Warning. Cloning this item will not retain its parent-child relationship.
Mesa Free Press
The Mesa Free Press began as a weekly newspaper in 1892, published by W. D. Morton in Mesa, Arizona, also referred to by its prosperous name, “Gem City.” In describing the first issue of the Free Press, The Arizona Sentinel [LCCN: sn84021912] commented that Morton, previously an editor at the Sentinel, presented a “racy, spicy, ably edited journal, devoted to the best interests of Mesa City.” The paper’s spiciness could be attributed to its critiques and satire. One writer responded satirically to how it costs money to run a newspaper: “It takes wind to run a newspaper. It takes a scintillating, acrobatic imagination, a half dozen white ties and a railroad pass to run a newspaper.” By 1894, Albert P. Shewman joined Morton as publisher. Morton and Shewman were also attorneys, and the newspaper included an advertisement for their law practice on the front page. The paper also contained railroad timetables, mining news, and a regular column of local news.
The Border Vidette [LCCN: sn 96060796] reported of Shewman, “As territorial superintendent of public schools, regent of the university, counselor in a law office, manager of a stock ranch, owner of two mines and editor of a newspaper, Mr. Shewman can truly be said to be a busy man.” When Morton left the Free Press in May 1899, Shewman became the sole publisher until he passed away from pneumonia in January 1901 at age thirty-two. Frank T. Pomeroy and Harry D. Haines then took over the Free Press, declaring they would continue publishing as a weekly, with the slogan “Mesa and its interests,” and in addition would publish the Evening Free Press [LCCN: sn95060637] daily except on Sunday. The new publishers wrote of the paper that it would include “news of both a local and general nature” and “will be designed to supply current matters of interest, in all lines of life and to all classes of people.” The Free Press discussed produce, livestock, and feuds, as well as opinions about the railroad. Articles on local businesses, copper updates, and court hearings appeared in the paper, along with information about Republican meetings and rallies and assertions about women gaining the right to vote.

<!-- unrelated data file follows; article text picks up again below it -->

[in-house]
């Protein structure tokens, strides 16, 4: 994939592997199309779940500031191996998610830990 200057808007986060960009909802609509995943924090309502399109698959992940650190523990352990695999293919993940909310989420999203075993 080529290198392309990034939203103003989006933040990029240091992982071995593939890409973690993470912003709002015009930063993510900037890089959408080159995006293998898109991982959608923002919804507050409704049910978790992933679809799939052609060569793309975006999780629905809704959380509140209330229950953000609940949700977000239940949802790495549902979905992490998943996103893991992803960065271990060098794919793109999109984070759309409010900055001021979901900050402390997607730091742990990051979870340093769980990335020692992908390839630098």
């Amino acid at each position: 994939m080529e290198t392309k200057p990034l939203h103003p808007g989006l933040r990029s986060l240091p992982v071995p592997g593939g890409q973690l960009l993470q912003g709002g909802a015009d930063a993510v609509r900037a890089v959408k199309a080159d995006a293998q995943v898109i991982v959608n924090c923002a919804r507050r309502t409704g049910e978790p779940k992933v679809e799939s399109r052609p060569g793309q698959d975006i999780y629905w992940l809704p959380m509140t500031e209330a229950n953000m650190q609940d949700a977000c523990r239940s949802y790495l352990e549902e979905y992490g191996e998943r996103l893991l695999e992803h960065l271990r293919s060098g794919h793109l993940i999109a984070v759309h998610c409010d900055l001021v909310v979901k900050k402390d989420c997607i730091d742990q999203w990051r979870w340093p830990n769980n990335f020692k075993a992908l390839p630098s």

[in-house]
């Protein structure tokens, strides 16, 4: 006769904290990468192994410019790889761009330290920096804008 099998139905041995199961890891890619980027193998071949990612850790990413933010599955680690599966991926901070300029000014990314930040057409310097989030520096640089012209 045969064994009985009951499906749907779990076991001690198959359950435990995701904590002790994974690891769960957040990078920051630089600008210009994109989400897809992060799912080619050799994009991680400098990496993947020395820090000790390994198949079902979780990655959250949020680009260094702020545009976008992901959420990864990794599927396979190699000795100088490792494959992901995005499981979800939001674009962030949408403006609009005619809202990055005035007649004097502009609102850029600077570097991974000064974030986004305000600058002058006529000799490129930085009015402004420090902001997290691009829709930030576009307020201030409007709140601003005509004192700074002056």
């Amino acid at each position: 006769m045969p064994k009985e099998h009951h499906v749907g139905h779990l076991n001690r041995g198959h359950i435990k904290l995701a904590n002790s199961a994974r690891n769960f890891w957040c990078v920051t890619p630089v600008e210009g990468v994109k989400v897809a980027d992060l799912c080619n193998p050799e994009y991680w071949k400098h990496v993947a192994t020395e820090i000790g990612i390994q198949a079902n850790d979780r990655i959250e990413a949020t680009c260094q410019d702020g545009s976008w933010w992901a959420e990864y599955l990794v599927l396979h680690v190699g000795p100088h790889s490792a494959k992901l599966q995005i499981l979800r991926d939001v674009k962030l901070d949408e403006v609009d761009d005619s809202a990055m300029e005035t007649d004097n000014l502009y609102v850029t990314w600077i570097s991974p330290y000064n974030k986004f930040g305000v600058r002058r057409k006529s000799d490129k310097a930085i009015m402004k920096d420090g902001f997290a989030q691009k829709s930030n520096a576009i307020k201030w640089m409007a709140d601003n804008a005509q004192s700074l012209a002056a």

In 1909, the Arizona Republican [LCCN: sn 84020558] reported the Free Press’s technological improvement: “The office of the Mesa Free Press is being wired for electricity, as the new Cranston press, which has just been installed, will be run by electric power.” A Cranston press is about the size of a baby grand piano, but a little taller, and weighs about 9,000 pounds. A few years later, in July 1913, father and son John O. Dunbar and Mark A. Dunbar, experienced newspapermen from the Arizona Democrat [LCCN: sn 96064393], took over the Free Press, but only remained until December 1913, when Joseph L. Dunn became editor, and the Mesa Free Press was renamed the Mesa Daily Tribune [LCCN: sn 85032932].
Essay provided by University of Arizona Libraries.Dates of Publication1892-1901Frequency of PublicationWeeklyPlace of PublicationMesa, ArizonaLanguageEnglishPermissions and ReuseThe contents of the Arizona Digital Newspaper Program (ADNP) are available to the public by our partners for using in research, teaching, and private study. Please note that U.S. Copyright and intellectual property laws apply to the digital resources made available through this site.